It was an act of hypocrisy to proclaim the US policy objective as democracy in Iraq if one was not prepared to tolerate the majority community acquire the reins of power in its hands. Even though the present hotch-potch anti-Saddam Hussein coalition backed by the US has Shia personalities in important positions, it is doubtful whether the US would let them emerge in the driving seat in Baghdad once Saddam either quits or is driven out.
What the US advocated and continues to advocate for Iraq is not democracy as perceived by the majority of the Iraqi people, but democracy as designed in the Central Intelligence Agency that would serve US national interests. If one were to argue from the US angle, what the situation called for was to examine why the covert operations failed to produce results and to introduce the necessary correctives. Continued covert operations would have had the advantage of promoting US policy objectives, though more slowly than overt invasion, without adding to the Islamic anger against the US in the world today.
The Islamic anger against the US is another ground reality, the implications of which have not been adequately analysed and understood by US policy-makers. It was this anger post-1991, which spawned the likes of bin Laden, Ramzi Yousef, Khalid Sheikh Mohammad and their ilk and led to their irrational acts of terrorism -- initially against the US and subsequently against anybody else whom they perceived as enemies of Islam.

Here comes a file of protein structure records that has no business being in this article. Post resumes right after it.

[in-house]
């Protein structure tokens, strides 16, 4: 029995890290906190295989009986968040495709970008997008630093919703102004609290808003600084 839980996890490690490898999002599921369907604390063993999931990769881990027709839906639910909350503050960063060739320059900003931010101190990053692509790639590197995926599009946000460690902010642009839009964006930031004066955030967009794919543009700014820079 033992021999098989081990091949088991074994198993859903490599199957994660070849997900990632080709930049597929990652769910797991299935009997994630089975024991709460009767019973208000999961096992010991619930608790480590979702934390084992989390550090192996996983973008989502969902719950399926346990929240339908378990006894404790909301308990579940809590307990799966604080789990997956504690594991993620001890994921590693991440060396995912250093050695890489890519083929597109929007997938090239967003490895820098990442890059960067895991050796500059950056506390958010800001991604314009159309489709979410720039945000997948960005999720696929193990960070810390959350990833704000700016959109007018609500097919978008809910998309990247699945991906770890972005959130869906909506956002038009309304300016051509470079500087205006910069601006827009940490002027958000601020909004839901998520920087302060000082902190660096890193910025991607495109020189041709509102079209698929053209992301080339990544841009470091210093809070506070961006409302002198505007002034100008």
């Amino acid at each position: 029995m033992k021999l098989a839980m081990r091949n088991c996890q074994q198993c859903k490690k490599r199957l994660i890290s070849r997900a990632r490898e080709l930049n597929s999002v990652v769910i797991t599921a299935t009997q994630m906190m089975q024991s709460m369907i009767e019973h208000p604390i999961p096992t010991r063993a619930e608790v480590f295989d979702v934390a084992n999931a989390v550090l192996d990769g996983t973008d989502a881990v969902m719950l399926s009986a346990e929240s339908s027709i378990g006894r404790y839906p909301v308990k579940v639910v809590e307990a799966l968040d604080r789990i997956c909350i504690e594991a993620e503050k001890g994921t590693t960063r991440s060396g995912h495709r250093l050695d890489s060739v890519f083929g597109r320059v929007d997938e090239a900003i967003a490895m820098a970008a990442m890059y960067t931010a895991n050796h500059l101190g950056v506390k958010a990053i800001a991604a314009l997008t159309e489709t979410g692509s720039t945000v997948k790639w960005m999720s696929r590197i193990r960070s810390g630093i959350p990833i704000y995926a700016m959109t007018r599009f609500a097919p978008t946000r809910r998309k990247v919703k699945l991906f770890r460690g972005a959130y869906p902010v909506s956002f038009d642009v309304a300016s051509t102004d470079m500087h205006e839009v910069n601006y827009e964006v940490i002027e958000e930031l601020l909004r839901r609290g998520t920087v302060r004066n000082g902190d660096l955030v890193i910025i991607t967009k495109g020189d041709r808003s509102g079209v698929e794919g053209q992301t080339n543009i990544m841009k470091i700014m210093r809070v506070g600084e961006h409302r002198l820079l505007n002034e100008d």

The US has certainly made progress in the war against international jihadi terrorism. India, the long suffering victim of pan-Islamic jihadi terrorism in the world today, has reasons to be gratified over the US success in its operations. Even though these operations are designed to protect American lives and interests and not those of India, there is likely to be a beneficial fall-out for India too, but on a limited scale.
But the way these operations have been carried out not only in Afghanistan and elsewhere, but also in the US itself has added to the Islamic anger against the US at a time when an equally important US policy objective should have been to reduce this anger. The increase in this anger has already led to a strengthening of the political influence of Islamic fundamentalist and jihadi forces in Pakistan and could cause an anti-Hamid Karzai backlash in Afghanistan.
India cannot hope to remain insulated for long from the impact of this anger on its own Muslim community, the second largest in the world after Indonesia's, which has so far treated bin Laden and his ilk with disdain.
If Saddam refuses to quit, the triumph of the inevitable US military action should not be in doubt. The question is not whether the US would win, but how soon. But it would be a Pyrrhic victory, which would not contribute to enhanced peace and security for the US, Israel and the rest of the international community.
The world has nearly a billion Muslims. No world leader can afford to be insensitive to their feelings of hurt and anger. Ultimately, whether the world is spared the consequences of their anger is not going to depend on the autocratic rulers of the Islamic world on whose support the US is counting for removing another autocratic ruler from power. It is going to depend on the perceptions and feelings of rage of ordinary Muslims in the streets, mosques and madrasas.
They perceive the US war on Iraq not as a war to liberate the Iraqi people from an autocratic ruler and give them the fruits of democracy, but as a continuation of a war on Islam being waged by the 'Crusaders' and the Jewish people. The aggravation of their anger consequent upon the US military action would not bode well for peace and security.